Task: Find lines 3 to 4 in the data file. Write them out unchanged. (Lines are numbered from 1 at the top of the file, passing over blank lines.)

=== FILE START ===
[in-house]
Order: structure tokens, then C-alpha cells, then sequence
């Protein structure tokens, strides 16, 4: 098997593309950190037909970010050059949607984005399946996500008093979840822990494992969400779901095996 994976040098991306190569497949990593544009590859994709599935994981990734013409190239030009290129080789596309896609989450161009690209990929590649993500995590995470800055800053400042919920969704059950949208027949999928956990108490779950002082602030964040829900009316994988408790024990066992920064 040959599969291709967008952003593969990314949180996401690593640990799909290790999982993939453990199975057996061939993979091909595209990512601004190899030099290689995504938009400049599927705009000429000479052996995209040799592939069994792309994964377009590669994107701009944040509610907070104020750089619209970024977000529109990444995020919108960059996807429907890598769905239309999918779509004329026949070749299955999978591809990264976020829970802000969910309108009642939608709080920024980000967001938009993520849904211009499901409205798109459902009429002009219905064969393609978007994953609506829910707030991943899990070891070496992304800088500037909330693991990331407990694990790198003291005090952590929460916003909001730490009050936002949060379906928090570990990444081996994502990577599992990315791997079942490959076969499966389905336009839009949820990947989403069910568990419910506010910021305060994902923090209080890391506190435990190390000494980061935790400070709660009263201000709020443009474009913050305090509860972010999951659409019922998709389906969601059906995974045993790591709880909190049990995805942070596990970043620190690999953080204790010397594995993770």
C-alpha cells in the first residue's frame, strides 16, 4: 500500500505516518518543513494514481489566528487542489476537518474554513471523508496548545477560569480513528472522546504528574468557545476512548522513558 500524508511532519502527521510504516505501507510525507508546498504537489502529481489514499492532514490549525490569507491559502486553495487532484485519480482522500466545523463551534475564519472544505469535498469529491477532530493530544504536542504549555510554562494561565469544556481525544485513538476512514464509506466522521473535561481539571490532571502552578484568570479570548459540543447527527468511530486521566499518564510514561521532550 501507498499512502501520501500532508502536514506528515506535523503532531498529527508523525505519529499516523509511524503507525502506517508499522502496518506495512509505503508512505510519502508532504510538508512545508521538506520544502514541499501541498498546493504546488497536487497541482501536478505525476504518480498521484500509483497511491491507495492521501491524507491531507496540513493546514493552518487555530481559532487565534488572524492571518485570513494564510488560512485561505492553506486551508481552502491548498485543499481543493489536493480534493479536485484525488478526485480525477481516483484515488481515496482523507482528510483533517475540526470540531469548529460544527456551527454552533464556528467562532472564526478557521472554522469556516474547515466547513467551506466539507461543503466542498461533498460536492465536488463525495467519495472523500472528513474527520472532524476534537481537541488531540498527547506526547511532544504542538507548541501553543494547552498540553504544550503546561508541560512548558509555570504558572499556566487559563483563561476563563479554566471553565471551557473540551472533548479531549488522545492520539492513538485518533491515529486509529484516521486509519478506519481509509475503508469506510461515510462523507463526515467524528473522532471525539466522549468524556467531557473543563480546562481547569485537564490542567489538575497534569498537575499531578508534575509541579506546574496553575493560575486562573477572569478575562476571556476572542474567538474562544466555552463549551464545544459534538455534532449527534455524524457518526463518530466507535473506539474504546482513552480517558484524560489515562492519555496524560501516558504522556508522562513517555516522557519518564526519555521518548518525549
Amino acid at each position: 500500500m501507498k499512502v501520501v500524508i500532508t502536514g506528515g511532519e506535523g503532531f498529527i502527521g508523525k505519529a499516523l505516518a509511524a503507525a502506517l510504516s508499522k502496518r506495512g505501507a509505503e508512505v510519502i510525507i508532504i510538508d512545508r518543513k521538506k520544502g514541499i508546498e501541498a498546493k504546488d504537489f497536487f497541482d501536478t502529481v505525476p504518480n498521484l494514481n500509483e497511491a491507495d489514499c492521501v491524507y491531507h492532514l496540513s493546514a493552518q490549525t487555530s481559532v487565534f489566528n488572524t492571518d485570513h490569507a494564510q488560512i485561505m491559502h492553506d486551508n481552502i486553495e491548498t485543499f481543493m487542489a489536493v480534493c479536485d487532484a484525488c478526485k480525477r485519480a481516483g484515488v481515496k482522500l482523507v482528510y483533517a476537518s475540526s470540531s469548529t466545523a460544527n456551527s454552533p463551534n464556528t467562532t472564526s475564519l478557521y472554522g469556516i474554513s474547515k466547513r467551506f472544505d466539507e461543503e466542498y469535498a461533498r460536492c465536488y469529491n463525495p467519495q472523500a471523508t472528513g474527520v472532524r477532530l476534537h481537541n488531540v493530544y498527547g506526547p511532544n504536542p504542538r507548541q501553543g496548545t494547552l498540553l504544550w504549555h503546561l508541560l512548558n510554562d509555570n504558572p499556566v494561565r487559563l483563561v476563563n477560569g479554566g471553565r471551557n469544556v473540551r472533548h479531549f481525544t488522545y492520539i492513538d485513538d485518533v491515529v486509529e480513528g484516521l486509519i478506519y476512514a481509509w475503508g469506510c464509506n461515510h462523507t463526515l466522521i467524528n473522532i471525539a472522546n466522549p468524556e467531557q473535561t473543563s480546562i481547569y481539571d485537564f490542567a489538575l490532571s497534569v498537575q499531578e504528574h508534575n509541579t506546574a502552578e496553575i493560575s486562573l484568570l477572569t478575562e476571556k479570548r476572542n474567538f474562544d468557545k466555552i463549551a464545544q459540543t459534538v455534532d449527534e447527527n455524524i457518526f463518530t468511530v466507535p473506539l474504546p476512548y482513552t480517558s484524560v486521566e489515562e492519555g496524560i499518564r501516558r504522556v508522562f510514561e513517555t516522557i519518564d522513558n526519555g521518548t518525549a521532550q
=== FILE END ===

């Protein structure tokens, strides 16, 4: 098997593309950190037909970010050059949607984005399946996500008093979840822990494992969400779901095996 994976040098991306190569497949990593544009590859994709599935994981990734013409190239030009290129080789596309896609989450161009690209990929590649993500995590995470800055800053400042919920969704059950949208027949999928956990108490779950002082602030964040829900009316994988408790024990066992920064 040959599969291709967008952003593969990314949180996401690593640990799909290790999982993939453990199975057996061939993979091909595209990512601004190899030099290689995504938009400049599927705009000429000479052996995209040799592939069994792309994964377009590669994107701009944040509610907070104020750089619209970024977000529109990444995020919108960059996807429907890598769905239309999918779509004329026949070749299955999978591809990264976020829970802000969910309108009642939608709080920024980000967001938009993520849904211009499901409205798109459902009429002009219905064969393609978007994953609506829910707030991943899990070891070496992304800088500037909330693991990331407990694990790198003291005090952590929460916003909001730490009050936002949060379906928090570990990444081996994502990577599992990315791997079942490959076969499966389905336009839009949820990947989403069910568990419910506010910021305060994902923090209080890391506190435990190390000494980061935790400070709660009263201000709020443009474009913050305090509860972010999951659409019922998709389906969601059906995974045993790591709880909190049990995805942070596990970043620190690999953080204790010397594995993770």
C-alpha cells in the first residue's frame, strides 16, 4: 500500500505516518518543513494514481489566528487542489476537518474554513471523508496548545477560569480513528472522546504528574468557545476512548522513558 500524508511532519502527521510504516505501507510525507508546498504537489502529481489514499492532514490549525490569507491559502486553495487532484485519480482522500466545523463551534475564519472544505469535498469529491477532530493530544504536542504549555510554562494561565469544556481525544485513538476512514464509506466522521473535561481539571490532571502552578484568570479570548459540543447527527468511530486521566499518564510514561521532550 501507498499512502501520501500532508502536514506528515506535523503532531498529527508523525505519529499516523509511524503507525502506517508499522502496518506495512509505503508512505510519502508532504510538508512545508521538506520544502514541499501541498498546493504546488497536487497541482501536478505525476504518480498521484500509483497511491491507495492521501491524507491531507496540513493546514493552518487555530481559532487565534488572524492571518485570513494564510488560512485561505492553506486551508481552502491548498485543499481543493489536493480534493479536485484525488478526485480525477481516483484515488481515496482523507482528510483533517475540526470540531469548529460544527456551527454552533464556528467562532472564526478557521472554522469556516474547515466547513467551506466539507461543503466542498461533498460536492465536488463525495467519495472523500472528513474527520472532524476534537481537541488531540498527547506526547511532544504542538507548541501553543494547552498540553504544550503546561508541560512548558509555570504558572499556566487559563483563561476563563479554566471553565471551557473540551472533548479531549488522545492520539492513538485518533491515529486509529484516521486509519478506519481509509475503508469506510461515510462523507463526515467524528473522532471525539466522549468524556467531557473543563480546562481547569485537564490542567489538575497534569498537575499531578508534575509541579506546574496553575493560575486562573477572569478575562476571556476572542474567538474562544466555552463549551464545544459534538455534532449527534455524524457518526463518530466507535473506539474504546482513552480517558484524560489515562492519555496524560501516558504522556508522562513517555516522557519518564526519555521518548518525549